saved.































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11.  Security Considerations

   Although there are two documents that pertain to providing security
   within DTN [refs.DTNBPsec], [refs.DTNsecOver], both of these
   documents address the security of the Bundle Protocol when used to
   transmit bundles from a single source to a single destination.  They
   do not address the security of multicast delivery within the bundle
   protocol.  Therefore, how to extend the Bundle Security Protocol to
   provide end-to-end protection for bundles that are sent from a single
   source to multiple destinations is yet to be determined.  The use of
   the Bundle Authentication Block (BAB) to provide hop-by-hop security
   protections for bundles is expected to remain largely unchanged when
   applied protecting multicast delivery.  The Confidentiality Block
   (CB) and the Payload Security Block (PSB), however, because they
   provide end-to-end security, would be expected to require adaptation
   to provide protection between a single source at one end of the
   transmission and multiple destinations at the other end.

   This document does not consider the security aspects of enabling or
   preventing a node from registering or de-registering with a
   particular multicast endpoint ID, and thereby joining and leaving a
   particular multicast group, although we acknowledge that security
   considerations regarding joining and leaving groups are present and
   significant.



























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12.  IANA Considerations

   None at this time.  If the bundle protocol becomes a standards track
   protocol, then we may want to consider having IANA establish a
   register of block types.














































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13.  References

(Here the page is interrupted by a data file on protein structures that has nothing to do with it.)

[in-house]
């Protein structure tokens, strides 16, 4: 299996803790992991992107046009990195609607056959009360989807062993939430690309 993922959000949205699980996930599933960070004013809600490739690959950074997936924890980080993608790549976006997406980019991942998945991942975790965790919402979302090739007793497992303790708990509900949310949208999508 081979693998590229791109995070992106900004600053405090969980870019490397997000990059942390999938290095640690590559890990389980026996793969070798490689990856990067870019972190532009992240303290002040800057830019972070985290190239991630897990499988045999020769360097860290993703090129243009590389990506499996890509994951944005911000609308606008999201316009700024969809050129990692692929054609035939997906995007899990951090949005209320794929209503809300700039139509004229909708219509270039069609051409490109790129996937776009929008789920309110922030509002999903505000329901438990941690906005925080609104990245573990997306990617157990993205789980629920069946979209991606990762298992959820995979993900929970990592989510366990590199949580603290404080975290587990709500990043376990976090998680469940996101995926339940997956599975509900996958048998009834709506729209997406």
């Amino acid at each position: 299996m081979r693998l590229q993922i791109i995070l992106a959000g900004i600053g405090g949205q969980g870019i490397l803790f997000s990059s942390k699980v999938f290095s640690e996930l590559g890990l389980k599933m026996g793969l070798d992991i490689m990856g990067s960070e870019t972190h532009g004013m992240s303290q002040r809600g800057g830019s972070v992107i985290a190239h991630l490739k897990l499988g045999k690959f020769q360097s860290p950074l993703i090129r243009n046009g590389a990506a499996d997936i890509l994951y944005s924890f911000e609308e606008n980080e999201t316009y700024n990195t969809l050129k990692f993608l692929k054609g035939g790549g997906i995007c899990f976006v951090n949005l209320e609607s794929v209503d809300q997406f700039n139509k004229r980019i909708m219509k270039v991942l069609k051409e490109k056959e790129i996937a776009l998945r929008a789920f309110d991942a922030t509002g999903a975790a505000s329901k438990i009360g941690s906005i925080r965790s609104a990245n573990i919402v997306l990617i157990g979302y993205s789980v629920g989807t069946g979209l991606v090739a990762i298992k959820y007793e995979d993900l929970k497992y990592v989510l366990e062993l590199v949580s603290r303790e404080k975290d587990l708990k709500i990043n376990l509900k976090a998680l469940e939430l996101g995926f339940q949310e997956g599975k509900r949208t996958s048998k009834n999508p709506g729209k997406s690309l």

13.1.  Normative References

   [refs.RFC2119]
              Bradner, S. and J. Reynolds, "Key words for use in RFCs to
              Indicate Requirement Levels", RFC 2119, October 1997.

   [refs.DTNBP]
              Scott, K. and S. Burleigh, "Bundle Protocol
              Specification", RFC 5050, November 2007.

   [refs.Encaps]
              Symington, S., Durst, R., and K. Scott, "Delay-Tolerant
              Networking Bundle-in-Bundle Encapsulation", draft-irtf-
              dtnrg-bundle-encapsulation-06.txt, work-in-progress,
              August 2009.

   [refs.DTNBPsec]
              Symington, S., Farrell, S., Weiss, H., and P. Lovell,
              "Bundle Security Protocol Specification",
              draft-irtf-dtnrg-bundle-security-08.txt, work-in-progress,
              March 2009.

   [refs.Retrans]
              Symington, S., "Delay-Tolerant Networking Retransmission
              Block", draft-irtf-dtnrg-bundle-retrans-block-
              05.txt, work-in-progress, April 2009.

13.2.  Informative References

   [refs.DTNarch]
              Cerf, V., Burleigh, S., Hooke, A., Torgerson, L., Durst,
              R., Scott, K., Fall, K., and H. Weiss, "Delay-Tolerant
              Network Architecture", RFC 4838, April 2007.

   [refs.DTNsecOver]
              Farrell, S., Symington, S., Weiss, H., and P. Lovell,
              "Delay-Tolerant Network Security Overview",
              draft-irtf-dtnrg-sec-overview-06.txt, work-in-progress,
              March 2009.

   [refs.wenruiZhao]
              Zhao, W., Ammar, M., and E. Zegura, "Multicasting in Delay
              Tolerant Networks: Semantic Models and Routing
              Algorithms", August 2005.

   [refs.IEEEcustMcast]



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              Symington, S., Durst, R., and K. Scott, "Custodial
              Multicast in Delay Tolerant Networks", January 2007.

   [refs.URI]
              Burners-Lee, T., Fielding, R., and L. Masinter, "Uniform
              Resource Identifier (URI): Generic Syntax", STD 66,
              RFC 3986, January 2005.












































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Authors' Addresses

   Susan Flynn Symington
   The MITRE Corporation
   7515 Colshire Drive
   McLean, VA  22102
   US

   Phone: +1 (703) 983-7209
   Email: susan@mitre.org
   URI:   http://mitre.org/


   Robert C. Durst
   The MITRE Corporation
   7515 Colshire Drive
   McLean, VA  22102
   US

   Phone: +1 (703) 983-7535
   Email: durst@mitre.org
   URI:   http://mitre.org/


   Keith L. Scott
   The MITRE Corporation
   7515 Colshire Drive
   McLean, VA  22102
   US

   Phone: +1 (703) 983-6547
   Email: kscott@mitre.org
   URI:   http://mitre.org/